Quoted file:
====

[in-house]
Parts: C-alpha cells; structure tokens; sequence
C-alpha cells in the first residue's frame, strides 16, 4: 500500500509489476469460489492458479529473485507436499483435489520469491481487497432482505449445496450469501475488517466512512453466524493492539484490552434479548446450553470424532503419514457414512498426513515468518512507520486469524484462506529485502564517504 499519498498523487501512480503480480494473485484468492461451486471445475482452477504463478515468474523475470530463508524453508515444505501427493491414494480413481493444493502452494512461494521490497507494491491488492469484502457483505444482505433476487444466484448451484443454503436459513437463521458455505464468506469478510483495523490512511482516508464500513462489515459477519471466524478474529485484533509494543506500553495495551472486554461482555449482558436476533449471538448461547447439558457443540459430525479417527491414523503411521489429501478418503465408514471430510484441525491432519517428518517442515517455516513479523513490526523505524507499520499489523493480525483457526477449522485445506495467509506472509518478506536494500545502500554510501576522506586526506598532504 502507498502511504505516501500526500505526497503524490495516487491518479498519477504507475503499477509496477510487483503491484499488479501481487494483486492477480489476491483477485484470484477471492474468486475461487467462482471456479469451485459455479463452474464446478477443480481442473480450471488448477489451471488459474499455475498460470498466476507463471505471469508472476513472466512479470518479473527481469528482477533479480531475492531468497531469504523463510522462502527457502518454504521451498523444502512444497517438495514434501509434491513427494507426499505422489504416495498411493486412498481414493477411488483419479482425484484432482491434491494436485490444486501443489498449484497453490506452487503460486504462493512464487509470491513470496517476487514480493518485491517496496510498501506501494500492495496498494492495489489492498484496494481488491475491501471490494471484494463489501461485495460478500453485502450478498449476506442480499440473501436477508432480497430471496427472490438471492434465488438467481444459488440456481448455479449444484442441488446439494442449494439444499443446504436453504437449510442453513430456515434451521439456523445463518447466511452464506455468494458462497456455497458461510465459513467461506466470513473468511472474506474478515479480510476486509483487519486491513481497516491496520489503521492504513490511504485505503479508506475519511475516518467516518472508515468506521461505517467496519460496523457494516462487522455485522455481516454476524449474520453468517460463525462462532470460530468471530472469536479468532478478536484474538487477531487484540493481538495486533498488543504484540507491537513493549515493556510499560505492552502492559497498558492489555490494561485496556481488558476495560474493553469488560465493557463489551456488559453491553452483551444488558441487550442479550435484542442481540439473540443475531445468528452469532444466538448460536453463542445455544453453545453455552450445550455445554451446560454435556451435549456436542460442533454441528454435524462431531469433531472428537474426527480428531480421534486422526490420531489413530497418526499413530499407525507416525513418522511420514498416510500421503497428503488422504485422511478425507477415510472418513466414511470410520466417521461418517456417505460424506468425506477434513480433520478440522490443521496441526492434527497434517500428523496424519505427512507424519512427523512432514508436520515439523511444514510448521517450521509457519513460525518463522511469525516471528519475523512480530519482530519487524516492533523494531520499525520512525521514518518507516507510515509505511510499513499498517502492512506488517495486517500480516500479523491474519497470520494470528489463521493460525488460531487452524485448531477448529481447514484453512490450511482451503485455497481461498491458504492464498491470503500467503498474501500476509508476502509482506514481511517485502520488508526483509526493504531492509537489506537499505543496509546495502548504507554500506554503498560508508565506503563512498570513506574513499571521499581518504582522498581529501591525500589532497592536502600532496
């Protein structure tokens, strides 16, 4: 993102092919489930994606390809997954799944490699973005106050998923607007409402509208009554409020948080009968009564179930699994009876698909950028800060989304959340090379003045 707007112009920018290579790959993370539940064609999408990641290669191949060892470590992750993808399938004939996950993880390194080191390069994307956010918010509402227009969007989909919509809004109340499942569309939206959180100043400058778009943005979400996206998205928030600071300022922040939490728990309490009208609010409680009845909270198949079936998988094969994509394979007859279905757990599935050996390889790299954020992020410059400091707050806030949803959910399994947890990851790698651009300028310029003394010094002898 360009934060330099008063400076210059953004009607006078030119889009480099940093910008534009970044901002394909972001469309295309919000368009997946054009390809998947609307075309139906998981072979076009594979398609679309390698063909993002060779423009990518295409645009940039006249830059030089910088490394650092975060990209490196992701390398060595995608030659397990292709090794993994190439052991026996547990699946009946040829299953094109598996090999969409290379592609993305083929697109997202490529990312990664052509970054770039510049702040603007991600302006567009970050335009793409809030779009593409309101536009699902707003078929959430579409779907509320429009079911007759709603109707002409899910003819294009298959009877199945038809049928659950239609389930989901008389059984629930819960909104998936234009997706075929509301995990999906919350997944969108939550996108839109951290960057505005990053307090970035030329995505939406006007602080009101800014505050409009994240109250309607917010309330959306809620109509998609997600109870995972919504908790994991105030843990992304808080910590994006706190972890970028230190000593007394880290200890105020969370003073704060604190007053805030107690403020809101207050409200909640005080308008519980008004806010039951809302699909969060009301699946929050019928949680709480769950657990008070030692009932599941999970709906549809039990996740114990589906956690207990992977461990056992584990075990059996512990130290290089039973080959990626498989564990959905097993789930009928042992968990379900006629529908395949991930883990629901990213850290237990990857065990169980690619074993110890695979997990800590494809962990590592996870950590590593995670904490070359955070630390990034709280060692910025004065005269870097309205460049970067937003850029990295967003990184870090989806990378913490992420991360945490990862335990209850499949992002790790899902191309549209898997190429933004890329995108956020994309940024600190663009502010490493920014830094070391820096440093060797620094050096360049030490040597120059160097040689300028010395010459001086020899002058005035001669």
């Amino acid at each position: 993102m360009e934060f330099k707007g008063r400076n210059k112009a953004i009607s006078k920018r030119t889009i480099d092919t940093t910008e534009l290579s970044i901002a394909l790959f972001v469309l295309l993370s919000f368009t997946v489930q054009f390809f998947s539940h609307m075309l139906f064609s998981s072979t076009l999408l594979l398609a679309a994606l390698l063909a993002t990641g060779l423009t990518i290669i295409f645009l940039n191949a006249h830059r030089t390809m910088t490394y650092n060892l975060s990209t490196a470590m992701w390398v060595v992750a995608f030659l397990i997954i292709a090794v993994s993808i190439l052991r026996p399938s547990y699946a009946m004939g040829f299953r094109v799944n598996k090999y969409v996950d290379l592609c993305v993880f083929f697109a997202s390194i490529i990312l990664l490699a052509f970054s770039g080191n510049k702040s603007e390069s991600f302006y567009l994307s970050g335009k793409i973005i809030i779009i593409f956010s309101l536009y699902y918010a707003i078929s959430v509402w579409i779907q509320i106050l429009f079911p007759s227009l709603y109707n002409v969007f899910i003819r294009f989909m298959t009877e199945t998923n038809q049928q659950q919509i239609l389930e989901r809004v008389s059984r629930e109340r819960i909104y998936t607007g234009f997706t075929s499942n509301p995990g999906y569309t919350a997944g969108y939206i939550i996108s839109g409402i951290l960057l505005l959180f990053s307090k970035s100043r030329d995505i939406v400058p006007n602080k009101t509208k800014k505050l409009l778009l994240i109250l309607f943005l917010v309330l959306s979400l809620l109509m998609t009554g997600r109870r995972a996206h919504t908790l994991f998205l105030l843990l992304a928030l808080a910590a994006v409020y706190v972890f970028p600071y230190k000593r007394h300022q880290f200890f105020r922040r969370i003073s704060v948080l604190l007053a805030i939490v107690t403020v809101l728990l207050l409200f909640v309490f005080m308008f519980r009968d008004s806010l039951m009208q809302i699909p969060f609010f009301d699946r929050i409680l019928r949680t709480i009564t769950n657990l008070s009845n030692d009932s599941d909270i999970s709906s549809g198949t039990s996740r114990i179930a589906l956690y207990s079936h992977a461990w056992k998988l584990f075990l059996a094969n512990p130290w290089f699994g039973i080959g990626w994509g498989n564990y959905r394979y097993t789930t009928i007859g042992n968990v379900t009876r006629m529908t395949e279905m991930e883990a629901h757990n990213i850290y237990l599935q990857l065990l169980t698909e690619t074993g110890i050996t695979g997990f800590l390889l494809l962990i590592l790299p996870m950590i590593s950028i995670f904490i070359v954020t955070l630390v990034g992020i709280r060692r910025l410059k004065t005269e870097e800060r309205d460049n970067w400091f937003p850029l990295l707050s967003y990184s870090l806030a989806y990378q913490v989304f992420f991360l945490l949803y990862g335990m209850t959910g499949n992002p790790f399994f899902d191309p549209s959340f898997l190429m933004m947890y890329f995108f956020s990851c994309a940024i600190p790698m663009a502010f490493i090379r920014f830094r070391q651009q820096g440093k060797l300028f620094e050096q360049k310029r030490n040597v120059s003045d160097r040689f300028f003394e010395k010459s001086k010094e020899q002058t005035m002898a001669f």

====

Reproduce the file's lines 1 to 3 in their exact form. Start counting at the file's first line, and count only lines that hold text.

[in-house]
Parts: C-alpha cells; structure tokens; sequence
C-alpha cells in the first residue's frame, strides 16, 4: 500500500509489476469460489492458479529473485507436499483435489520469491481487497432482505449445496450469501475488517466512512453466524493492539484490552434479548446450553470424532503419514457414512498426513515468518512507520486469524484462506529485502564517504 499519498498523487501512480503480480494473485484468492461451486471445475482452477504463478515468474523475470530463508524453508515444505501427493491414494480413481493444493502452494512461494521490497507494491491488492469484502457483505444482505433476487444466484448451484443454503436459513437463521458455505464468506469478510483495523490512511482516508464500513462489515459477519471466524478474529485484533509494543506500553495495551472486554461482555449482558436476533449471538448461547447439558457443540459430525479417527491414523503411521489429501478418503465408514471430510484441525491432519517428518517442515517455516513479523513490526523505524507499520499489523493480525483457526477449522485445506495467509506472509518478506536494500545502500554510501576522506586526506598532504 502507498502511504505516501500526500505526497503524490495516487491518479498519477504507475503499477509496477510487483503491484499488479501481487494483486492477480489476491483477485484470484477471492474468486475461487467462482471456479469451485459455479463452474464446478477443480481442473480450471488448477489451471488459474499455475498460470498466476507463471505471469508472476513472466512479470518479473527481469528482477533479480531475492531468497531469504523463510522462502527457502518454504521451498523444502512444497517438495514434501509434491513427494507426499505422489504416495498411493486412498481414493477411488483419479482425484484432482491434491494436485490444486501443489498449484497453490506452487503460486504462493512464487509470491513470496517476487514480493518485491517496496510498501506501494500492495496498494492495489489492498484496494481488491475491501471490494471484494463489501461485495460478500453485502450478498449476506442480499440473501436477508432480497430471496427472490438471492434465488438467481444459488440456481448455479449444484442441488446439494442449494439444499443446504436453504437449510442453513430456515434451521439456523445463518447466511452464506455468494458462497456455497458461510465459513467461506466470513473468511472474506474478515479480510476486509483487519486491513481497516491496520489503521492504513490511504485505503479508506475519511475516518467516518472508515468506521461505517467496519460496523457494516462487522455485522455481516454476524449474520453468517460463525462462532470460530468471530472469536479468532478478536484474538487477531487484540493481538495486533498488543504484540507491537513493549515493556510499560505492552502492559497498558492489555490494561485496556481488558476495560474493553469488560465493557463489551456488559453491553452483551444488558441487550442479550435484542442481540439473540443475531445468528452469532444466538448460536453463542445455544453453545453455552450445550455445554451446560454435556451435549456436542460442533454441528454435524462431531469433531472428537474426527480428531480421534486422526490420531489413530497418526499413530499407525507416525513418522511420514498416510500421503497428503488422504485422511478425507477415510472418513466414511470410520466417521461418517456417505460424506468425506477434513480433520478440522490443521496441526492434527497434517500428523496424519505427512507424519512427523512432514508436520515439523511444514510448521517450521509457519513460525518463522511469525516471528519475523512480530519482530519487524516492533523494531520499525520512525521514518518507516507510515509505511510499513499498517502492512506488517495486517500480516500479523491474519497470520494470528489463521493460525488460531487452524485448531477448529481447514484453512490450511482451503485455497481461498491458504492464498491470503500467503498474501500476509508476502509482506514481511517485502520488508526483509526493504531492509537489506537499505543496509546495502548504507554500506554503498560508508565506503563512498570513506574513499571521499581518504582522498581529501591525500589532497592536502600532496